Oct 29, 2015 | By Alec
As CAD software can be complex and difficult to learn, prototyping can be an arduous and time consuming process that involves lots of iterations even for small objects. For larger objects, like chairs and tables, things even longer. And that’s exactly why we’re so impressed by a tool built by a team of German researchers from the Hasso Plattner Institute in Potsdam, Germany. Called the Protopiper, this partially 3D printed handheld device quickly and efficiently ‘3D prints’ adhesive tape tubes that can be used to build actual scale models of large objects in a matter of minutes.
This project was masterminded by Harshit Agrawal and Robert Kovacs, with support from the head of the human computer interaction at the lab at the Hasso Plattner Institute Patrick Baudisch. It also involved Udayan Umapathi, Frohnhofen Johannes, Hsiang-Ting Chen and Stefanie Mueller. As you can see for yourself in the clip below, their Protopiper is a clever handheld tool that look like a futuristic gun, but actually is more like a large scale and more practical 3Doodler 3D printing pen. But instead of extruding small amounts of plastic for small projects, the Protopiper enables users to quickly sketch room-sized objects at actual scale.
Think sofas, tables, and cupboards made out of plastic tubes, to see how it fits in your room. ‘The key idea behind protopiper is that it forms adhesive tape into tubes as its main building material, rather than extruded plastic or photopolymer lines. Since the resulting tubes are hollow they offer excellent strength-to-weight ratio, thus scale well to large structures,’ they explain to 3ders.org. ‘The device itself is an assembly line: the tape is drawn from the roll, shaped into a tube, sealed together, and cut off with a wing connector.’
As the German creators explain in a fascinating research paper called ‘Protopiper: Physically Sketching Room-Sized Objects at Actual Scale’, you could almost compare its manufacturing capacity to 3D printing principles, as it quickly connects to each other to form objects. ‘Since the tape is pre-coated with adhesive it connects into tubes quickly, unlike extruded plastic that would require heating and cooling in the kilowatt range,’ they say. But importantly, it also doesn’t require any knowledge of CAD programming or sketching tools. ‘Protopiper allows [users] to sketch the sofa at actual scale. This allows them to verify their questions during sketching already. When finished, they use the measurements of their “protopipe" to either get a custom sofa made or to find a readymade sofa of matching style and dimensions.’
So how does it work? Well, it consists of a few 3D printed parts, such as the tube forming stencils, the cutting mechanism and all the other white parts visible above. The blue handle is partially 3D printed. Along with a couple of motors and electronics, its remarkably simple. ‘Pressing the extrude button on the device drives a pair of geared rollers that draw the tape off the roll. The metal surface and rippled texture of the gears prevent the sticky inside of the tape from getting stuck to the gears,’ they write. ‘The tape is shaped into a tube by the series of guides and stencils. [The] Protopiper now seals the tube by pressing the two overlapping edges together. This function is performed by the same two gears that pull the tape from the roll (Figure 8). Sealing the tape into a tube gives the tube its structural integrity.’ The tubes are finally cut up by two heated plates an and a clamp.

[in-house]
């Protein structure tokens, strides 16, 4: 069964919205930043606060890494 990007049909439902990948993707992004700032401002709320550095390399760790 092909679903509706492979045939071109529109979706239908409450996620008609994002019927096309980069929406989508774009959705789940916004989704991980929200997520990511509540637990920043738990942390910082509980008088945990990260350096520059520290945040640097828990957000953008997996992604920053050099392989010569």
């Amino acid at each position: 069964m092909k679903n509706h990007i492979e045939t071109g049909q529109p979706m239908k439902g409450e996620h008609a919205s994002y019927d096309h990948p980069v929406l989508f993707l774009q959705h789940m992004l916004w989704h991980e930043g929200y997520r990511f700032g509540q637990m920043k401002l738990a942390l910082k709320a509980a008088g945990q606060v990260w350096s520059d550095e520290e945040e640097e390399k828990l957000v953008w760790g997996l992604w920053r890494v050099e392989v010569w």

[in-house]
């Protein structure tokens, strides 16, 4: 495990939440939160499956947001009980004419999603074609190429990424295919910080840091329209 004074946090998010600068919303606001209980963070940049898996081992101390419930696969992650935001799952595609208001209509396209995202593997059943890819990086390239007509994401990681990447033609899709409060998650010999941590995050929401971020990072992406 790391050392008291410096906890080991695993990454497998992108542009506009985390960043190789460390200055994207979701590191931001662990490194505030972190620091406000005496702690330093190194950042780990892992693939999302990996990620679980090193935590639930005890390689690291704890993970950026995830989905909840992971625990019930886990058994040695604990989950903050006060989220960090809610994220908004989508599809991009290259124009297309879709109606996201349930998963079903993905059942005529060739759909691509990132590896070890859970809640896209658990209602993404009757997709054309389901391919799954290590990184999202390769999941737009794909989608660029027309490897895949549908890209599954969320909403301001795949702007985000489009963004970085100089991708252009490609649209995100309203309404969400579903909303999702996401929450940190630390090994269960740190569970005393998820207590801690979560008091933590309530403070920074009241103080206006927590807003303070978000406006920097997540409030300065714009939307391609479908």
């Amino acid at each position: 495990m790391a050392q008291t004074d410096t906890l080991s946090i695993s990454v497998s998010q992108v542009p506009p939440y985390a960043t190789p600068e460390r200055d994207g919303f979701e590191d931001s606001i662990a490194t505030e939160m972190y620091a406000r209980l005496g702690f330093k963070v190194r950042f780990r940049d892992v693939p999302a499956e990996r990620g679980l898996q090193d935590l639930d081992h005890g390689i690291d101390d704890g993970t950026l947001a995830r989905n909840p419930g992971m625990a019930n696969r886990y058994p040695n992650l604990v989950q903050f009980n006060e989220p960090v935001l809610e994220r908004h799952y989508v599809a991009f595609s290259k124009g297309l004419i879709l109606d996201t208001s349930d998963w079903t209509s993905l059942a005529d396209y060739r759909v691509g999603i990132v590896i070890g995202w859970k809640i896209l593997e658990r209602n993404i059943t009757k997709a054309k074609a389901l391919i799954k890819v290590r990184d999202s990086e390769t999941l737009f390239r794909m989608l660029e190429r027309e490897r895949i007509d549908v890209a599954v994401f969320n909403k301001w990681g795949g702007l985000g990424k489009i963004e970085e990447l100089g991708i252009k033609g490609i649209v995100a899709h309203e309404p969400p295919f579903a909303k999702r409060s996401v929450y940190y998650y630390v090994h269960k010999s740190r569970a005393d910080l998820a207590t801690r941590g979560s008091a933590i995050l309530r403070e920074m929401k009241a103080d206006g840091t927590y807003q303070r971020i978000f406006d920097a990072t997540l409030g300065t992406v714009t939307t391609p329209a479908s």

With the help of a clever connector system, these can finally be attached to each other or to existing objects. Called wing connectors, they connect to flat or curved surfaces, and can even be turned into hinges that allow for simple movement mechanisms. It’s a very clever system that enables easy and quick making of just about everything you can think of.
This was proven in a series of experiments, where users – after just a bit of instruction – were able to build very imaginative creations at a moment’s notice. ‘Participants described protopiper as “good for brainstorming and improves creativity”, “fun to use and allows building 3D structures easily and in reasonable time, allowing to represent something for further development or just fun”, “for prototyping and ideation of a concept it creates a new point of view”,’ they say. While 3D printing is definitely a fantastic and fast prototyping tool, this Protopiper seems to take everything to an entirely new level – what you lose in detail, you certainly gain in time and ease.
Posted in 3D Printing Application
Maybe you also like:
- Iranian designer shows off amazing and gigantic 27 cm tall, 129 piece 3D printed mech robot
- Weather-resistant 3D printed Cypress Umbrella hits Kickstarter
- Shake hands with Rob Scharff's 3D printed soft robot that responds to human grip
- EPFL unveils 3D printed miniature microfluidic device for monitoring critical blood levels
- Build a 3D printed, Arduino-powered robot which can draw and write
- STEMI: DIY open access spider robot that teaches kids 3D modeling, robotics and code
- 3Ders Monday Warm-up: The top 3D printable Star Wars: The Force Awakens Props
- Raflesia: a 3D printed wind turbine that 'hacks' cities' existing air sources
- Student develops new technique to 3D print clean energy one fule cell at a time
- Harvard & MIT researchers develop 3D printed metallophones, with a sound quality close to professional instruments
blerg wrote at 10/29/2015 5:03:49 PM:
This is the awesomest concept i have seen in a while, im building myself one¡